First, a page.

Here, I'd love to hear people's recollections of Billy the Kid. How many of us have seen the ballet, or even danced in it? Does anyone recall any particular productions or dancers with fondness? Any impressions or interpretations you would like to share?
A few days ago, when I was in Louisville, I got to see a performance of Billy the Kid (on tape) for the first time (I had seen the ballet in rehearsal at Pacific Northwest Ballet, but it was not a complete run)
I was very impressed by the solidity of the work, and there was something in it that very much reminded me of the time of its creation (the late 30's) and so I decided to look on the web to see if I could find more commentary on the ballet.
An article on Copland's music (including the score for Billy the Kid) by David Schiff, a professor of music at Reed College. was published in 2000 by The Atlantic Monthly - view it at http://www.theatlant.../001schiff2.htm - this link is to part two of a two part article.
What I found so interesting about the article were the very different styles of interpreting a work of art. When I was in college studying English Literature, I had a teacher whose general approach to a literary work was to place it in a social and historical context - "this is what was happening in the world at the time this work was made." There are plenty of other ways to look at a work of art, but this one always appealed to me the most. When I look at The Four Temperaments or Agon, I find myself looking at the ballet and the performance itself, but I also find myself thinking as well about the world of 1946 or the New York of 1957 that engendered these works.
In Schiff's article, the section on Billy contained a passage similar to what I had been thinking about when I watched the film -
In the libretto of Lincoln Kirstein, especially (which added a fictional incident of Billy's mother getting accidentally shot to propel Billy into his outlaw state) one could sense the politics of the Left of that time, a desire to understand and humanize those on the margins of society. Compare it to another time when Billy might have been explained as simply being "born bad."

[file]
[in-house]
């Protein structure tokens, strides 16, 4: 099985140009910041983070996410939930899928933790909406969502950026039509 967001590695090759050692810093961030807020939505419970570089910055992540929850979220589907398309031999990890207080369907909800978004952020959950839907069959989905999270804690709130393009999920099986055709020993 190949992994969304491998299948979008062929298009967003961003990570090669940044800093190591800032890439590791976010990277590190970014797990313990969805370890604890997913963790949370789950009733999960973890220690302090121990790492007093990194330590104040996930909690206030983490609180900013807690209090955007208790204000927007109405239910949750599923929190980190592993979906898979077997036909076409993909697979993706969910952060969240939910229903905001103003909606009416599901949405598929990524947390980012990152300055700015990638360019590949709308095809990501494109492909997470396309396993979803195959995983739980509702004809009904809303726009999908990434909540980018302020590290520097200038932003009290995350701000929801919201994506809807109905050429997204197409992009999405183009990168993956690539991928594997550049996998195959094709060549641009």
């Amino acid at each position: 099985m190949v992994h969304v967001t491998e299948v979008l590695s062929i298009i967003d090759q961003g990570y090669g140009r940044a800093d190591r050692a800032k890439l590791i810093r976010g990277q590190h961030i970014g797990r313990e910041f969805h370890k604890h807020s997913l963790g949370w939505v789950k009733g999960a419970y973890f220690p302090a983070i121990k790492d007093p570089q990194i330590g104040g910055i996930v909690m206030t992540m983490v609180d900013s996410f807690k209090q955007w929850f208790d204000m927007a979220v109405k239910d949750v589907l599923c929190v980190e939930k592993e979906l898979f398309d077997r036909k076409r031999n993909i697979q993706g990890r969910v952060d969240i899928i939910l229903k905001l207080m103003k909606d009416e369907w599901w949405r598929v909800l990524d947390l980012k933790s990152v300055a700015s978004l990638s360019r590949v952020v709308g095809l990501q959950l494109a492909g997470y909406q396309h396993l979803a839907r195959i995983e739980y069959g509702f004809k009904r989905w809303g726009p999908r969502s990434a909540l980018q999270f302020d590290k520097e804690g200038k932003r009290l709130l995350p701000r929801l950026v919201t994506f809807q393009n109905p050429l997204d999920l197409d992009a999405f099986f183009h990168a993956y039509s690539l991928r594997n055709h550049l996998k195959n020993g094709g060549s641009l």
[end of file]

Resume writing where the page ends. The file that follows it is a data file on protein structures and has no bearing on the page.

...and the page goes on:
By the late 1930s Copland had found an American voice that was folklorist and Modernist combined -- in Billy the Kid and two ballets that followed it, Rodeo and Appalachian Spring. An instant hit, Billy the Kid gave the politics of the Popular Front a musical popular front of borrowed cowboy tunes fitted out with modern harmonies and edgy, irregular rhythms.
After Schiff places the ballet in an historical context, he then interprets both Billy and Rodeo in a completely different way -
[and of Rodeo]
Although Billy dances a waltz with his nameless Mexican sweetheart, he seems preoccupied by homosexual feelings for the sheriff, Pat Garrett, who eventually kills him. Few listeners will notice this undercurrent when they hear the suite from the ballet at an orchestral concert. Copland omitted the romantic waltz episode from the suite, thereby emphasizing the macho side of the music -- a side that would resound in cowboy movies and Marlboro cigarette commercials to come.
If we view the sexually ambiguous figure of the tomboy as a woman, her capitulation seems politically incorrect, as feminist critics have noted. But think of the cowgirl as a closeted homosexual male, as Copland may have, and the story takes on a very different feeling. Indeed, with its stageful of faux cowboys, Rodeo has always had a camp undertone that actually fits well with the Chaplinesque quality De Mille gave to her own performances as the cowgirl. Once again subtext vanishes in the concert hall, where Rodeo seems as American as mock-apple pie.
Here, Schiff does something that often gives me pause; goes for a psychological interpretation of the artist's intent, particularly in the area of gender. My own problem with that sort of interpretation is it diminishes my enjoyment of a work. Setting the work in a historical context widens the horizon of a work for me; to think of Agon as happening at the dawn of space travel and the beginnings of the computer gives it associations which enlarge it in my mind. And in the opposite way, I find for me that often setting the work in a personal and psychological context can reduce the horizon of a work, and it gets smaller.
Schiff's article makes interesting reading because it exhibits several ways to look at and interpret a work. Which of them work for you? Predictably, that article drew fire from one of Copland's biographers and she and Schiff got into a heated exchange in the Letters to the Editor. She basically says he's reaching and he says she whitewashes his life. It shows how many different ways there are to look at a body of work. Copland's biographer seems to look primarily at the works themselves. Think of Balanchine or Robbins, constantly refusing any interpretation of their works. "It means what you see." It's that insistence that also makes me more comfortable with historical context - for me, it illuminates the work without "interpreting" it.
And on the other side of the issue in this instance, Schiff argues that without the personal context of Copland's life, we've missed half (or more) of the story.